Uneasy calm as 5 Kano lawmakers get six-month suspension over Sanusi

Posted by News Express | 22 March 2020 | 544 times

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The six-month suspension recently slammed on five members of the Kano State House of Assembly by Speaker Abdulazeez Garba Gafasa has been generating uneasy calm and raising questions.

The Assembly was thrown into chaos over the report of its committee that investigated allegations against Muhammadu Sanusi II, who was later in the week deposed by the state government as Emir of Kano.

The Speaker of the Assembly, at the resumption of sitting on March 16, said the five members were suspended for misconduct and violation of the rules of the House.

The suspended members are Garba Yau-Gwarmai (APC), representing Kunchi/Tsanyawa constituency; Labaran Abdul Madari (APC), representing Warawa constituency; Isyaku Ali Danja (PDP), representing Gezawa constituency; Mohammed Bello (APC), representing Rimin Gado/Tofa constituency, and Salisu Ahmed-Gwamgwazo (PDP), representing Kano Municipal.

Meanwhile, they have been questions as to whether due process was followed in the suspension of the lawmakers.

This is even as some observers have argued that the suspension was not a unanimous decision  by the Assembly based on constitutional provisions.

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There were allegations that the leadership of the house acted the script of the ‘powers that be,’ in suspending the lawmakers.

It was reliably gathered that trouble started when a group known as Society for the Promotion of Education and Culture and  one person submitted petitions to the Assembly, seeking the investigation of former Emir of Kano, Muhammadu Sanusi II.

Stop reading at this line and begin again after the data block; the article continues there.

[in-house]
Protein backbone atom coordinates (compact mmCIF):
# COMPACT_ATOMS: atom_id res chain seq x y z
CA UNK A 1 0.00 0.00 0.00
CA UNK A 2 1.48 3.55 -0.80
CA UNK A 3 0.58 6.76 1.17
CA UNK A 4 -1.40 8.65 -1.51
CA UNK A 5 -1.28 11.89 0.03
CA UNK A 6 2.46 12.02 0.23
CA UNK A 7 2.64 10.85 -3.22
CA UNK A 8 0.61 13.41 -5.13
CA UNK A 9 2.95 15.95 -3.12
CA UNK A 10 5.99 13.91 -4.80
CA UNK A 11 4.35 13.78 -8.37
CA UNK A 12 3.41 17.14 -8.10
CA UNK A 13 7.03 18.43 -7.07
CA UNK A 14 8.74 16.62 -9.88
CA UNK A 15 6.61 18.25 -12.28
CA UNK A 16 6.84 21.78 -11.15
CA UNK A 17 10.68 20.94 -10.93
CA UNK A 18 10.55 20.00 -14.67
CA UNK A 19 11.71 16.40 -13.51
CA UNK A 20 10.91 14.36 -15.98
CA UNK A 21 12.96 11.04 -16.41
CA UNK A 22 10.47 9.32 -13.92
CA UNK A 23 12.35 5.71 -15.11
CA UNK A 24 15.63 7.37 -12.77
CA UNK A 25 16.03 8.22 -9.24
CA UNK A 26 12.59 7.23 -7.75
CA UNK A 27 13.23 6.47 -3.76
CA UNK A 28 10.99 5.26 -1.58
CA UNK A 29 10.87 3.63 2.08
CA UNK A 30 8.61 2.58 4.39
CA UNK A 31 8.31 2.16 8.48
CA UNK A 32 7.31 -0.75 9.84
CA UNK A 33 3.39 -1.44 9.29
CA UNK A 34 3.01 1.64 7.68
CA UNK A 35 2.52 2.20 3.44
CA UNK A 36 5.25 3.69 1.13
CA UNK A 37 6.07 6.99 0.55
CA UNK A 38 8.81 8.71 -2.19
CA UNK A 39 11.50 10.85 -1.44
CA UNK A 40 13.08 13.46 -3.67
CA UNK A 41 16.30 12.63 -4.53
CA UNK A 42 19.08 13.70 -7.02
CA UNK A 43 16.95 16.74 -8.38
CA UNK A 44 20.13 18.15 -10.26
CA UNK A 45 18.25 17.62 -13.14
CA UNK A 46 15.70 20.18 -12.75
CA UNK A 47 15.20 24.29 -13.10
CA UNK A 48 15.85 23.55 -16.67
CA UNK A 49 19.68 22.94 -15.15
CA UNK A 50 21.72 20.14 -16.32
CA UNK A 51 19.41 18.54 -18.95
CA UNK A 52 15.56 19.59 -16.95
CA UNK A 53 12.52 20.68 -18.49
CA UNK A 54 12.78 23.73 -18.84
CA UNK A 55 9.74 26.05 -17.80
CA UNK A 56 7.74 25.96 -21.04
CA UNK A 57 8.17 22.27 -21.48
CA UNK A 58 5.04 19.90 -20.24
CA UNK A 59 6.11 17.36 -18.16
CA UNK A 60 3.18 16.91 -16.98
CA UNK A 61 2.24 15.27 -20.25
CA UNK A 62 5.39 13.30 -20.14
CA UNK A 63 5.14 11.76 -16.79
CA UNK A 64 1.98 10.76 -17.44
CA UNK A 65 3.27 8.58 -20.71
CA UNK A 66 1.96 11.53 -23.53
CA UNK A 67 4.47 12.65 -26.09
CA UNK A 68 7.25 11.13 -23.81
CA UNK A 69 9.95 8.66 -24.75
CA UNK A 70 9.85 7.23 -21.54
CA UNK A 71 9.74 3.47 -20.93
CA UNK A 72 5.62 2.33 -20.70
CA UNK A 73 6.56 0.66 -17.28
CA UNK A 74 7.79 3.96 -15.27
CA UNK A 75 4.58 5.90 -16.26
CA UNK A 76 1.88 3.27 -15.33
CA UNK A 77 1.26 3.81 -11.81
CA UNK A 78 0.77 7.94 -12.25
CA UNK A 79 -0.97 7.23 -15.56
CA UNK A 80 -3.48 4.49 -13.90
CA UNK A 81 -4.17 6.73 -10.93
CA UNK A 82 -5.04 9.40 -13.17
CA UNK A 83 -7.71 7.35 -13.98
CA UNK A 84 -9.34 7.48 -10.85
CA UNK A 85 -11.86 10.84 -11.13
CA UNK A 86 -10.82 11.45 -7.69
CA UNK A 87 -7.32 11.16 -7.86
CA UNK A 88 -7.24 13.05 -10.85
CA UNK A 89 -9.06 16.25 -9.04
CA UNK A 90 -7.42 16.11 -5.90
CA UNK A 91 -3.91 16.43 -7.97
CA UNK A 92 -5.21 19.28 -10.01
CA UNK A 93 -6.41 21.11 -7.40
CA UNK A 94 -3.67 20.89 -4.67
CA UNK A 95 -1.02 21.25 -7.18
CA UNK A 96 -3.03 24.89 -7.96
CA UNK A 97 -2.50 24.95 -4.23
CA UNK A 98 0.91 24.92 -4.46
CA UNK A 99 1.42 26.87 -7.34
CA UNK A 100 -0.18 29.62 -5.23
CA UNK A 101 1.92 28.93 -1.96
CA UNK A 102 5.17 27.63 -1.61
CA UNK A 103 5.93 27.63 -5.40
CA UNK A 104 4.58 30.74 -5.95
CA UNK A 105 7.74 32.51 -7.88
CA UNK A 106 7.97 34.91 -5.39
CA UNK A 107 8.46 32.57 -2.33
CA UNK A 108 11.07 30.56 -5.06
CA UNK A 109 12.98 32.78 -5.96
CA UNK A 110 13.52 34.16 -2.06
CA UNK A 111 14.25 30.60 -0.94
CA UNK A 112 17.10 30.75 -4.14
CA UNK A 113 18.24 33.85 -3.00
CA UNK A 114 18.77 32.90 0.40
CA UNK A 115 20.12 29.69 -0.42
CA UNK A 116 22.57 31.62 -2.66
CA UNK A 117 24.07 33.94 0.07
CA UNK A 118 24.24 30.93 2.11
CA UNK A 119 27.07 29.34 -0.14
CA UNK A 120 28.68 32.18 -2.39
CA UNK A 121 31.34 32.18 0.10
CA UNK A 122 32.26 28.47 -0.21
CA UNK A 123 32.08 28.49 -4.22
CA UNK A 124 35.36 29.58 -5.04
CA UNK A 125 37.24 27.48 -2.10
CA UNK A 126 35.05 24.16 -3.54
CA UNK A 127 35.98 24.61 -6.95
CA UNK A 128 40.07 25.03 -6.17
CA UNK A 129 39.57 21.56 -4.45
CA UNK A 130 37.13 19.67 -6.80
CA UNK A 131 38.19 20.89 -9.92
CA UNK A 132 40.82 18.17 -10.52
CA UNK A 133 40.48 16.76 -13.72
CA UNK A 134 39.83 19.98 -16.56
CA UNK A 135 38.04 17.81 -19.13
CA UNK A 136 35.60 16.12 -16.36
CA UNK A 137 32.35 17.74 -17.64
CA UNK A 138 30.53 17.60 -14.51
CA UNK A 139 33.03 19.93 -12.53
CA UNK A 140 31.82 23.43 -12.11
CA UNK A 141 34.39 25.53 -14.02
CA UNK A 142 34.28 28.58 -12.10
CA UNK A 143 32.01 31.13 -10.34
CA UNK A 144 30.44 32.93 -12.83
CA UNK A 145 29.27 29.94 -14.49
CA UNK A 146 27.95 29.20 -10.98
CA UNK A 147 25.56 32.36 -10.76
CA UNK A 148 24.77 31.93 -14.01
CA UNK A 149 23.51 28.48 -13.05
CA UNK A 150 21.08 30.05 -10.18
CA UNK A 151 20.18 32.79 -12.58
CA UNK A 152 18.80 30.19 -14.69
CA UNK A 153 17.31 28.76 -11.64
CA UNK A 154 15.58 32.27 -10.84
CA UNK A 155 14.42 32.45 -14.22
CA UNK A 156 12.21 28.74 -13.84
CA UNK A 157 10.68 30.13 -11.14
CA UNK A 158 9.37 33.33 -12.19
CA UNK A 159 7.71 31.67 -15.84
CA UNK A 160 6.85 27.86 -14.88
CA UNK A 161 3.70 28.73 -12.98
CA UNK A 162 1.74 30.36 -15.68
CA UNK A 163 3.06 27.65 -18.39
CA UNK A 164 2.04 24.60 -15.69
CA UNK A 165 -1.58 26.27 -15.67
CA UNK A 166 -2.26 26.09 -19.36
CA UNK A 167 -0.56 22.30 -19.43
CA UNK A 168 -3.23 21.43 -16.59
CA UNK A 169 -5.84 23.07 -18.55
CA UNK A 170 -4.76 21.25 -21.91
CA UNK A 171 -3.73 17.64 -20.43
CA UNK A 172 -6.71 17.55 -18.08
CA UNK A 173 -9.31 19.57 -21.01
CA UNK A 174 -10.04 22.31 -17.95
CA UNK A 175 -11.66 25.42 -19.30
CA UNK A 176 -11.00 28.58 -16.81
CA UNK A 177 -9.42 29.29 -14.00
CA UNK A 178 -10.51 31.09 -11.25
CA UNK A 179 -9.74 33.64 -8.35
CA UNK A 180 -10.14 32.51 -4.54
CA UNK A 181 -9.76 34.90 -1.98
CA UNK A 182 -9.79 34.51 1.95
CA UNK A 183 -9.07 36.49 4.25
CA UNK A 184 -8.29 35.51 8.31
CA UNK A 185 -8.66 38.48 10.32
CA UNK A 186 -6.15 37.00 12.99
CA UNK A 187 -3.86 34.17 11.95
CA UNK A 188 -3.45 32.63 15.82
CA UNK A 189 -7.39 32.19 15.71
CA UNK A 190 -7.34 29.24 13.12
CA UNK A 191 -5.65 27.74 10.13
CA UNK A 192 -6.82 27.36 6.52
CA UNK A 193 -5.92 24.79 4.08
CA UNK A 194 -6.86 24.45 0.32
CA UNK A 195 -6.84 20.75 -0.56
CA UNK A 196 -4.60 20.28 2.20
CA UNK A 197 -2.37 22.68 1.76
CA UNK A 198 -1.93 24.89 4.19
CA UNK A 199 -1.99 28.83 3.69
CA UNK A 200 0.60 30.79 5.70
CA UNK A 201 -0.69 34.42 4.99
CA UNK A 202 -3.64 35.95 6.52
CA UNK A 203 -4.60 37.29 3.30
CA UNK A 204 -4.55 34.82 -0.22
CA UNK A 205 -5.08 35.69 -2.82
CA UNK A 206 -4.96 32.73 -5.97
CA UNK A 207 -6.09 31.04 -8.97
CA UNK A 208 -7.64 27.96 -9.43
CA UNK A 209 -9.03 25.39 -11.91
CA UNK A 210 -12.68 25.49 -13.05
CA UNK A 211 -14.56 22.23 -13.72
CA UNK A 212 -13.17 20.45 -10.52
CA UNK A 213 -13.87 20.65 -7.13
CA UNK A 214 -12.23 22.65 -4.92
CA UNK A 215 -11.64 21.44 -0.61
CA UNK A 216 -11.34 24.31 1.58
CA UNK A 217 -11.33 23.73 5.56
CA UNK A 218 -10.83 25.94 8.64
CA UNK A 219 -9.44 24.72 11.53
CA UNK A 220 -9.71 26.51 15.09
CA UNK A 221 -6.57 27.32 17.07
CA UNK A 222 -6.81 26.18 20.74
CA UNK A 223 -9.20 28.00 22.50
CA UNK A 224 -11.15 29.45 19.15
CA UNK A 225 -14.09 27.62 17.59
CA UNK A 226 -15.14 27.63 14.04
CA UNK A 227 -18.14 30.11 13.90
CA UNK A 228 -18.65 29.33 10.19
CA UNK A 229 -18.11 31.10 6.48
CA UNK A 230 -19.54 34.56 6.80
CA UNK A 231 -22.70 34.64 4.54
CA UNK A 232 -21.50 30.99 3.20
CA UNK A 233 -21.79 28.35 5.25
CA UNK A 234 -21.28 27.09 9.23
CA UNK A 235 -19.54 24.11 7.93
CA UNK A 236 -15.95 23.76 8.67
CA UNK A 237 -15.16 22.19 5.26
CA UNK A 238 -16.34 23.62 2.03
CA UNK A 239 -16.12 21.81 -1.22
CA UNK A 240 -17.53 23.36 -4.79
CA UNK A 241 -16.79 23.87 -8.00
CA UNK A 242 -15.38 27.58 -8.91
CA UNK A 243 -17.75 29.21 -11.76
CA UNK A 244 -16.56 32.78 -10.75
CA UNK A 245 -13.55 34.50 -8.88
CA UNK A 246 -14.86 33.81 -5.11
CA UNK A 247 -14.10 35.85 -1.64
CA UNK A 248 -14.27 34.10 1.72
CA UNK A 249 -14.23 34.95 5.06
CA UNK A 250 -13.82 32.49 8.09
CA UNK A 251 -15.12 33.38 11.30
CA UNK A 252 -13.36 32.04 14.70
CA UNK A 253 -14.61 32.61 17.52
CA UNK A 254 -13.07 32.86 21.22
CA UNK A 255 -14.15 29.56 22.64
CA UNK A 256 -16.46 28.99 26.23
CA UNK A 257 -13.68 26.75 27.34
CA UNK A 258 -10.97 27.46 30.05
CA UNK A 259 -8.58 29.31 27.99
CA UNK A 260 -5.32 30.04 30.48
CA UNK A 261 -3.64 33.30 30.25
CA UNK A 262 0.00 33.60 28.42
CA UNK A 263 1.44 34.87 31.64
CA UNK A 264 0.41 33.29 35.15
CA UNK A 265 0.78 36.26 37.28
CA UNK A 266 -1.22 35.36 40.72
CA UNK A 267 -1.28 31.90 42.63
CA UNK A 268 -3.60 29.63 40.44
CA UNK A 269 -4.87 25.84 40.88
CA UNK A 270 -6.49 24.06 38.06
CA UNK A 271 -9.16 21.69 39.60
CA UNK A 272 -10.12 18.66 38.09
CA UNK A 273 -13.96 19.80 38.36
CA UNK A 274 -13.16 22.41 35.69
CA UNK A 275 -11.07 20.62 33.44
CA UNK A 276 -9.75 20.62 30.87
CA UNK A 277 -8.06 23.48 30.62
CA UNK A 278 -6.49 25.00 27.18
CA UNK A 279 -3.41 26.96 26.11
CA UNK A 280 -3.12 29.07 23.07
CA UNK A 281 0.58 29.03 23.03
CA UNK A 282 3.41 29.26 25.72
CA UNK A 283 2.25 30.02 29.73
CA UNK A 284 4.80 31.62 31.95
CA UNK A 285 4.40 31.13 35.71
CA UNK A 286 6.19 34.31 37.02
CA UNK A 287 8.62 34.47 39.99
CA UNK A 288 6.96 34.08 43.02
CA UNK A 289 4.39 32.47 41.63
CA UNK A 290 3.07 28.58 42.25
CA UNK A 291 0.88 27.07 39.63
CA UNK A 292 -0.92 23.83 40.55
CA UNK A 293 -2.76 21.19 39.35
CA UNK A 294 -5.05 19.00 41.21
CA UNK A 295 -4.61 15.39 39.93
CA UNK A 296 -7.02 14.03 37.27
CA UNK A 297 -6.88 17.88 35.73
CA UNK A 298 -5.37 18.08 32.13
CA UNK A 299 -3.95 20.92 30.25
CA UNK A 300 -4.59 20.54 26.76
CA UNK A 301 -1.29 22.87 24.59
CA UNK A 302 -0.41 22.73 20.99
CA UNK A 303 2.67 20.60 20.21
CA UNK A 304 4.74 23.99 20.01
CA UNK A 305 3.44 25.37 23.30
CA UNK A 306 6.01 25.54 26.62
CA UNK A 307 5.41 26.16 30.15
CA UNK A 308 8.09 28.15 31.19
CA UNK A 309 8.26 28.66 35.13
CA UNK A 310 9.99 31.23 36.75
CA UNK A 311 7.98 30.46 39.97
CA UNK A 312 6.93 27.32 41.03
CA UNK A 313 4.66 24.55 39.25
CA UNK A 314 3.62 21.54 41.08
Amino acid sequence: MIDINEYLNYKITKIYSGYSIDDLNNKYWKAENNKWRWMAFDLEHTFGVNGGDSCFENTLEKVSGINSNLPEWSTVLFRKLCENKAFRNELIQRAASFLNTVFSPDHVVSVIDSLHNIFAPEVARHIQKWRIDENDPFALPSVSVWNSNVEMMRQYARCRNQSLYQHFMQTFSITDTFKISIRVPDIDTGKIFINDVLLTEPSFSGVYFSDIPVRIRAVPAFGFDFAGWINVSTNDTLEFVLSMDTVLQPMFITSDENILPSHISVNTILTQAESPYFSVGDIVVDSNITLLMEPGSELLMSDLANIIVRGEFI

The petition by the group was signed by one Mohammed Bello, while the other one was signed by Mohammed Mukhtar Ja’en Yamma.

The petitions were read by the chairman of the House Committee on Local Government and Chieftaincy Affairs, and member representing Sumaila constituency, Hamza Massu.

According to the petitions as presented before the legislators, the former  emir should be investigated over his alleged nonchalant attitude, which they said was against the religion, culture and tradition of Kano people.

 It was also gathered that the petitioners presented some videotapes as part of evidence to back their petitions.

Following the presentation of the petitions, the legislators deliberated and ordered the standing Committee of the House on Complaints and Petitions to commence action.

But shortly after the committee was mandated to commence the investigation, a member representing Dala constituency, Lawal Hussain (PDP), suggested that the content of the petition should be read on the floor of the House.

However, the Speaker briefly explained to him that according to section 3 (b) of the House rule, there was no need for further explanation of such petition in public. Ironically, one of the groups that allegedly submitted a petition to the House against the then Emir of Kano came out later to deny writing any petition.

It was gathered that residents of Ja’en community in Gwale Local Government Area of the state, who were said to have written one of the petitions,  came out to dissociate themselves from the action.

The denial followed the initiated probe of the emir by the state House of Assembly based on the petition received from two different bodies, one of which was said to have been from Ja’en Yamma. Ja’en community, under the aegis of Ja’en Concerned Citizens Initiative, accused the Assembly of trying to use them to depose former Emir Sanusi for political reasons.

The community, in a statement dated March 6 and jointly signed by the chairman of the organisation, Tameem Bala Ja’en, and secretary, Ibrahim Yahya Ja’en, said: “We, the residents of Ja’en will never tolerate the humiliation or disgrace of any respected person in the society to achieve selfish political goals.

“In conclusion, Ja’en community remains loyal to the Kano Emirate and the Kano State Government. May Allah protect Kano from all evil plans and grant us peace and good health.”

The statement also revealed that the residents condemned the petition against the emir and challenged the Assembly to produce the petitioner if he really existed.